IN DIASTEMATOMYELIA, a segment of the spinal cord and meninges is divided longitudinally into two discrete portions. The splitting is congenital and is caused by a bony or fibrocartilaginous spicule that arises from the vertebral body and transfixes the cord. There is usually neurologic deficit, and associated cutaneous and skeletal defects are common.
A personal experience (A.F.S.) with 11 surgically verified cases prompted this report.
Etiology and Pathophysiology
The term diastematomyelia (Greek: diastemato—split, myelia—nerve) was coined by Hertwig in 1892 to describe defects in amphibian embryos.1 A sagittal splitting of the embryo's dorsum allows the underlying yolk material to bulge through. The head and tail regions are spared and only that neural ectoderm which gives rise to the spinal cord is affected. The cleft also involves the notochord, the nonneural ectoderm, and the mesenchymal supporting elements (Fig 1).The cause of the defect is not known. Gardner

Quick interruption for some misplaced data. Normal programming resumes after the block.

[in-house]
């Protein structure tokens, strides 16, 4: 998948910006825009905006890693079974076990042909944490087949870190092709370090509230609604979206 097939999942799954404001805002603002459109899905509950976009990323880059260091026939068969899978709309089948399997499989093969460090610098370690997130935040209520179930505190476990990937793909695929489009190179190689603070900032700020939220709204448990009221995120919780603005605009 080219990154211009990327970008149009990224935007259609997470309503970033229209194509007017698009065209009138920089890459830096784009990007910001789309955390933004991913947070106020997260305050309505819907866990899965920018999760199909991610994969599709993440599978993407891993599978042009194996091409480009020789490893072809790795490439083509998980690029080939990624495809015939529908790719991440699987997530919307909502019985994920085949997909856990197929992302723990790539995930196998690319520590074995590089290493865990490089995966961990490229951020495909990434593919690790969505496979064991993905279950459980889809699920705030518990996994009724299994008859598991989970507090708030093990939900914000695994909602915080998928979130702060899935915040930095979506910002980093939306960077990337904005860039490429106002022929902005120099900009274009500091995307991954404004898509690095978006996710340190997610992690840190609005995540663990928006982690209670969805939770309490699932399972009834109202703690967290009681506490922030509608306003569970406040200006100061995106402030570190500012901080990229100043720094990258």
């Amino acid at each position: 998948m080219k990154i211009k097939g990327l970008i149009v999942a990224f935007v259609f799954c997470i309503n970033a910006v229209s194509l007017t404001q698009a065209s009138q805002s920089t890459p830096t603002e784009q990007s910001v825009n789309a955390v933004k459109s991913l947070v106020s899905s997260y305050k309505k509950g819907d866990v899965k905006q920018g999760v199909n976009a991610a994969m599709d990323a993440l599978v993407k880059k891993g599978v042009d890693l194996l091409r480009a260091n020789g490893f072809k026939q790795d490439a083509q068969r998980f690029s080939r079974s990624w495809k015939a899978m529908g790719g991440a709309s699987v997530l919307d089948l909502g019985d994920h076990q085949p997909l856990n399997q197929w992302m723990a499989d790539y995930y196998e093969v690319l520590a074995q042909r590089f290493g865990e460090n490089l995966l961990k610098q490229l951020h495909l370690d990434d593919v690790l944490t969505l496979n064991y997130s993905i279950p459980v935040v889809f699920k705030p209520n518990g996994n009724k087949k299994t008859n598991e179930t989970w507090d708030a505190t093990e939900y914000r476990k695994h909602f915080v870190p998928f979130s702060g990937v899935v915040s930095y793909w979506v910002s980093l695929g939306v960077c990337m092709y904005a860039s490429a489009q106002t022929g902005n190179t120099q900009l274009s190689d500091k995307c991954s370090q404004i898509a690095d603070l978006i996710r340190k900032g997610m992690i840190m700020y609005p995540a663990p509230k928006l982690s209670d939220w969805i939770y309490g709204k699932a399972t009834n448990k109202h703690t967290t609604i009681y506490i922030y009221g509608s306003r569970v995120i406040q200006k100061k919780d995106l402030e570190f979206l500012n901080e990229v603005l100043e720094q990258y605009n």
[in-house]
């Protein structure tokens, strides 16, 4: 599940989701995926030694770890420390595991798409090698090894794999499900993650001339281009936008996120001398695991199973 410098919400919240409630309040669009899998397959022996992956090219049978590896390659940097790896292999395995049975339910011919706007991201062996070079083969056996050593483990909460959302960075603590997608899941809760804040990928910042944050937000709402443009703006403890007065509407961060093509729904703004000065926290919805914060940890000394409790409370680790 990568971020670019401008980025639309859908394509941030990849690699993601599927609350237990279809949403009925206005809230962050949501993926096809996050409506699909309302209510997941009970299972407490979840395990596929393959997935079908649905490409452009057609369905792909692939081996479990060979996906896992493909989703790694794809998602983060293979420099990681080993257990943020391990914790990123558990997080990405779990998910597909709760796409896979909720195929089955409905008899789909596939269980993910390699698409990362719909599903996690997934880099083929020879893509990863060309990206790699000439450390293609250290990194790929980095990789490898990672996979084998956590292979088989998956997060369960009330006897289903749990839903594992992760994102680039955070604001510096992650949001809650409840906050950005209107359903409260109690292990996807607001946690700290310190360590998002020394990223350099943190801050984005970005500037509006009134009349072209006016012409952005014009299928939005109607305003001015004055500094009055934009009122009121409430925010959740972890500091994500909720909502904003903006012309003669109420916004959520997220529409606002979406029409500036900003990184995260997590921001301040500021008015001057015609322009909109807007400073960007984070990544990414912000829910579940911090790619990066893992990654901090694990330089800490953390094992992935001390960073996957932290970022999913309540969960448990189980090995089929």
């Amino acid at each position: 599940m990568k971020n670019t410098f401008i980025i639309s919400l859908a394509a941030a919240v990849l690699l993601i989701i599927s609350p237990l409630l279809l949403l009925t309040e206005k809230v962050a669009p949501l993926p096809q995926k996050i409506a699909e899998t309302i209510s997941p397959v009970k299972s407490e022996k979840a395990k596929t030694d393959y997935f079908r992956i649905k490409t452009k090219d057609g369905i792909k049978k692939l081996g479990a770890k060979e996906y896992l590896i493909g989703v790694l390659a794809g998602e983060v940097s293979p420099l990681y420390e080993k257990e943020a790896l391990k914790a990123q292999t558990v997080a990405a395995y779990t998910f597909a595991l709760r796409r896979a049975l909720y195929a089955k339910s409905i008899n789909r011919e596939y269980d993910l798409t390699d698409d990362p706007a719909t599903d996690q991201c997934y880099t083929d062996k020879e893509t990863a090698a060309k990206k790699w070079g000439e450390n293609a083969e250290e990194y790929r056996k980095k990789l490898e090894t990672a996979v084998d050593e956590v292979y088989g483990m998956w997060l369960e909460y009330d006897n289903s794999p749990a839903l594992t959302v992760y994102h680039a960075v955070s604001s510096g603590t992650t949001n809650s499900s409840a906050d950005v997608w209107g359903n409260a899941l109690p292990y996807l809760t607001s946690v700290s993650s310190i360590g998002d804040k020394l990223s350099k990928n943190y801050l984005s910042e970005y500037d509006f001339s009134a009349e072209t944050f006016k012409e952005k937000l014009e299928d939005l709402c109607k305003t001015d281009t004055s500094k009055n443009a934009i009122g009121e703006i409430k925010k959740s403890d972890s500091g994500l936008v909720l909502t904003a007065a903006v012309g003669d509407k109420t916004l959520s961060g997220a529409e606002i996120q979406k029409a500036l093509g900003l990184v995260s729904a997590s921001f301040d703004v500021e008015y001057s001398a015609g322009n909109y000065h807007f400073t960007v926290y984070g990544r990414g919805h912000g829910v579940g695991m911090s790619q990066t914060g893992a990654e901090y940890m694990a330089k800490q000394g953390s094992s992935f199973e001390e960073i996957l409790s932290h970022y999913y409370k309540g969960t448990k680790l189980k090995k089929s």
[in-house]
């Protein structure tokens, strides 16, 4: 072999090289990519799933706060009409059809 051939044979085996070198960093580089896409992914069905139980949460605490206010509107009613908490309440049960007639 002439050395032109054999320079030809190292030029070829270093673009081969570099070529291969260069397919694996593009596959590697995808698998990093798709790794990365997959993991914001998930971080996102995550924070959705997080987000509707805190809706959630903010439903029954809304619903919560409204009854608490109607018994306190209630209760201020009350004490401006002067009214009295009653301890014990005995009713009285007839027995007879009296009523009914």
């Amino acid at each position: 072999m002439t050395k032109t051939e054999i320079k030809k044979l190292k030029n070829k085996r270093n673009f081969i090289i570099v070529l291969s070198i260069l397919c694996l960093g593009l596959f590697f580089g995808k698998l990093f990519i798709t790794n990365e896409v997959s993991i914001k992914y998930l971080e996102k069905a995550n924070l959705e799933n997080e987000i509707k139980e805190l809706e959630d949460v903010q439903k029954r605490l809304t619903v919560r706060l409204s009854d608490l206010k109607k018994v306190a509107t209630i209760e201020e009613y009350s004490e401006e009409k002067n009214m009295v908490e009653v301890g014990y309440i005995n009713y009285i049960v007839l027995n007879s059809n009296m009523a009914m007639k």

Sheptak PE, Susen AF. Diastematomyelia. Am J Dis Child. 1967;113(2):210–213. doi:10.1001/archpedi.1967.02090170074005
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